Master of Science (MSc)
Faculty of Science
Dr. James McGeer
The effect of global warming on northern environments is becoming increasingly evident. Melting of underlying permafrost is associated with widespread impacts in these environments. The loss of permafrost results in a destabilizing of underlying sedimentary layers resulting in thermokarst slumping. When this occurs on a large scale (mega-slumping) soil material becomes mobilized and is carried into local streams and rivers. The purpose of this study is to examine the sub-lethal physiological effects that suspended material has on rainbow trout (Oncorhynchus mykiss) in the context of the Peel River Plateau. Juvenile rainbow trout were exposed (following Environment Canada exposure guidelines) for 96h to suspended clay and field collected material of differing grain sizes: small (<90µm), medium (90-150µm) and large (150-300µm), and combine (0-300µm) at concentrations of 250, 500, 1000, and 2000mg/L. The effects of exposure were assessed by measuring plasma cortisol, plasma ion concentration (Na, Cl and Ca) as well as resting metabolic rate and swim performance. It was determined that no significant changes to the measured physiological endpoints are occurring to the model organism rainbow trout at concentrations and durations equal to or greater than those present in the natural conditions.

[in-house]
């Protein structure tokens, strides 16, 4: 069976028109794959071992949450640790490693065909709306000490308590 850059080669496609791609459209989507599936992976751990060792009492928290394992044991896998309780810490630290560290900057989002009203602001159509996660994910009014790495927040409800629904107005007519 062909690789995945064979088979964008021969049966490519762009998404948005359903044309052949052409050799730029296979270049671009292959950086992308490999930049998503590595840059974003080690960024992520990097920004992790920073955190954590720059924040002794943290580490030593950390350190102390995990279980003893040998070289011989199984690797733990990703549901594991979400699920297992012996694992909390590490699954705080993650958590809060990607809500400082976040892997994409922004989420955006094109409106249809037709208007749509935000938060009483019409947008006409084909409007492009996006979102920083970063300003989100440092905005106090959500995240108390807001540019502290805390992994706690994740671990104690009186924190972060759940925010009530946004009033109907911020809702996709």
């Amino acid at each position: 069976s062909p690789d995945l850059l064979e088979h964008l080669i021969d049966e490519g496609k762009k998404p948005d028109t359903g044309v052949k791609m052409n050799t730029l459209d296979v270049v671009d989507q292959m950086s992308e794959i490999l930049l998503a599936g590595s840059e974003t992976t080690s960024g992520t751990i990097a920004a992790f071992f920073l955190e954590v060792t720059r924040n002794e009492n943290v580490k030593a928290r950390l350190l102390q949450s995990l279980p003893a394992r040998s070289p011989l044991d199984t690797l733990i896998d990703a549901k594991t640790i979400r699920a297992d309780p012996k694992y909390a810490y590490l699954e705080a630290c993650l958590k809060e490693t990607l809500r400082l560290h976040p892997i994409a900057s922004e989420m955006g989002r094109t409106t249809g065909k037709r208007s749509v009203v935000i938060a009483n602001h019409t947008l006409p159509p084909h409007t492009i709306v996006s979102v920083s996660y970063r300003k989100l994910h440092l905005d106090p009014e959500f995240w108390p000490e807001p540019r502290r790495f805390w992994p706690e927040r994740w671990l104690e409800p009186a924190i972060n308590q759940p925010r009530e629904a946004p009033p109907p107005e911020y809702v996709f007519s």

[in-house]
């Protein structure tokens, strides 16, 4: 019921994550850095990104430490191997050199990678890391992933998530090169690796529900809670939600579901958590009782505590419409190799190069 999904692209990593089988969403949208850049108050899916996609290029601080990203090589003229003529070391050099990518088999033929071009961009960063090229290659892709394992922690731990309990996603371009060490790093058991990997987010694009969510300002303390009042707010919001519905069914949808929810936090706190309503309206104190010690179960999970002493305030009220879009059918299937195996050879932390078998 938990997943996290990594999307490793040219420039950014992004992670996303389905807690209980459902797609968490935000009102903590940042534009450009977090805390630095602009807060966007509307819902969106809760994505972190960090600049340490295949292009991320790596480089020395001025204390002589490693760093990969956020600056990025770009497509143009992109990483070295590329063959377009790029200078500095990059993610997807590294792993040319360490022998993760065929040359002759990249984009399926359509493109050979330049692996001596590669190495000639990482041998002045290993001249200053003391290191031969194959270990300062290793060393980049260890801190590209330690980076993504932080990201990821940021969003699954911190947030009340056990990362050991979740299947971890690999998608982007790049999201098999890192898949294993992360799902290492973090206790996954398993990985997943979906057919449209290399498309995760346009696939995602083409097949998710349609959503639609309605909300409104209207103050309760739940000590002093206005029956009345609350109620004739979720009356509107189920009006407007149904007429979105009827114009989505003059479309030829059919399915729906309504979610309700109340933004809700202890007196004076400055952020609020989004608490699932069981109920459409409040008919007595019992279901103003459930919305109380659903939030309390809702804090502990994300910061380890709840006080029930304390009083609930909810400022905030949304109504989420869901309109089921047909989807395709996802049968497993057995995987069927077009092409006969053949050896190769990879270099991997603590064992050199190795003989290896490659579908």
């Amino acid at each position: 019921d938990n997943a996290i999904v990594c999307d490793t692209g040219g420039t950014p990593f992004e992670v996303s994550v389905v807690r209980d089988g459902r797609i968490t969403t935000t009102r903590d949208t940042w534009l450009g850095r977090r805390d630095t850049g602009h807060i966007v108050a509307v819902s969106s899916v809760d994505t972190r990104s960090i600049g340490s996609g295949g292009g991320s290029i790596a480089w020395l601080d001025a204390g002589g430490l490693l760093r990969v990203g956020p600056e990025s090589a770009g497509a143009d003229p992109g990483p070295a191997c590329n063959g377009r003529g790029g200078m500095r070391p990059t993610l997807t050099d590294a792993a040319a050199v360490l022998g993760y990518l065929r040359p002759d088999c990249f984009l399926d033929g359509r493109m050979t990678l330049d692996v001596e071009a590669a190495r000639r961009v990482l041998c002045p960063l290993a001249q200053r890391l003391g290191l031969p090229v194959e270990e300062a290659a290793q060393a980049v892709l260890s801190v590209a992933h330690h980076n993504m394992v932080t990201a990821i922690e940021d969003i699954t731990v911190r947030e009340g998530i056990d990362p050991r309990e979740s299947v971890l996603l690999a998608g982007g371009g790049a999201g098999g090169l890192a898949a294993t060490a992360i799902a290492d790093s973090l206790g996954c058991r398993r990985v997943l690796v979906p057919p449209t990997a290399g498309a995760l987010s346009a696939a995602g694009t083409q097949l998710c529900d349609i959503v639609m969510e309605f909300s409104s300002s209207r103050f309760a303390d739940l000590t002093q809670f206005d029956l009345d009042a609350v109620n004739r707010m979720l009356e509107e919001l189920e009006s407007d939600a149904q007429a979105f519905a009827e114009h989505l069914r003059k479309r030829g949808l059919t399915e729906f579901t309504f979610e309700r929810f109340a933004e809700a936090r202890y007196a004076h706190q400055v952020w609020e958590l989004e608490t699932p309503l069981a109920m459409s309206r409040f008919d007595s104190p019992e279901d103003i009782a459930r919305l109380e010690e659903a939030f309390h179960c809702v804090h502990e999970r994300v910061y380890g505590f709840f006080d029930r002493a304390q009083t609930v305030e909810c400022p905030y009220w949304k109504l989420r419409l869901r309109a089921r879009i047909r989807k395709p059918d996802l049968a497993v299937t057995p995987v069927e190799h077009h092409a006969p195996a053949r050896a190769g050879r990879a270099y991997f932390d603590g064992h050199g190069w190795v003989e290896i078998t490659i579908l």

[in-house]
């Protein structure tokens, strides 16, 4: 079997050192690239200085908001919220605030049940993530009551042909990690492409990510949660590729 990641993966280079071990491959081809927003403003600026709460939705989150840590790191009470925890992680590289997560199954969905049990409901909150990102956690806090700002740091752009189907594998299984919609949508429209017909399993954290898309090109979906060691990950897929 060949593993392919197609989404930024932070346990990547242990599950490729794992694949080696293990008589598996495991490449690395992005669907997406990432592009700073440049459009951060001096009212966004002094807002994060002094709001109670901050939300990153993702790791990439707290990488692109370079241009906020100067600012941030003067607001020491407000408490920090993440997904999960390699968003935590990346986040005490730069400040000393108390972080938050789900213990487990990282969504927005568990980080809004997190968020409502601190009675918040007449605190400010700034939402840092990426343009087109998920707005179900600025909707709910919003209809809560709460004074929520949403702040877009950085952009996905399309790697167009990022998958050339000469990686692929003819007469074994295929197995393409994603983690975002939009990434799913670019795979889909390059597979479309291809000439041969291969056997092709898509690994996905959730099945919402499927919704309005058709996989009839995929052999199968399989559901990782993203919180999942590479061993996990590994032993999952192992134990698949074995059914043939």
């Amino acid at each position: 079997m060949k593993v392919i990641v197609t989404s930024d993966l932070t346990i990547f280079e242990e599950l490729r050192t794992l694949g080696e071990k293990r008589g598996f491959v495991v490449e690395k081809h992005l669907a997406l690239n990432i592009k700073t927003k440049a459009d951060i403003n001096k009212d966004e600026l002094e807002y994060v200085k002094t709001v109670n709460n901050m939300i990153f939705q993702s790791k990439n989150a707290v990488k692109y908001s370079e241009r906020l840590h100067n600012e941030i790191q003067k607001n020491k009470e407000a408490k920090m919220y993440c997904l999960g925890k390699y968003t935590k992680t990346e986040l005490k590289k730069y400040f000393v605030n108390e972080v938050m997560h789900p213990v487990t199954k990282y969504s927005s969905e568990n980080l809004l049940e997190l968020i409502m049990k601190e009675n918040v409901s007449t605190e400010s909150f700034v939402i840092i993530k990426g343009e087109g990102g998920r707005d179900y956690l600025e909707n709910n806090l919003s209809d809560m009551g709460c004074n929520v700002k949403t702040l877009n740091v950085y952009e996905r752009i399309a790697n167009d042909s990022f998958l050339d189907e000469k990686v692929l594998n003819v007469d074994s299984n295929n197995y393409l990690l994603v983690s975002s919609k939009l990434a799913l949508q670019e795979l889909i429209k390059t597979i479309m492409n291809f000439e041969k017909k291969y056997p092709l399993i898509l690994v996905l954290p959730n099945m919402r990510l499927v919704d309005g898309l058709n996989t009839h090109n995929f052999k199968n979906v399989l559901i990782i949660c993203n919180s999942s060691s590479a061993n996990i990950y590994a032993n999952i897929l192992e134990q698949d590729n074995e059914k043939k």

Weinhardt, Tyler J., "Understanding The Physiological Effects of Suspended Material on Rainbow Trout (Oncorhynchus mykiss)" (2015). Theses and Dissertations (Comprehensive). 1695.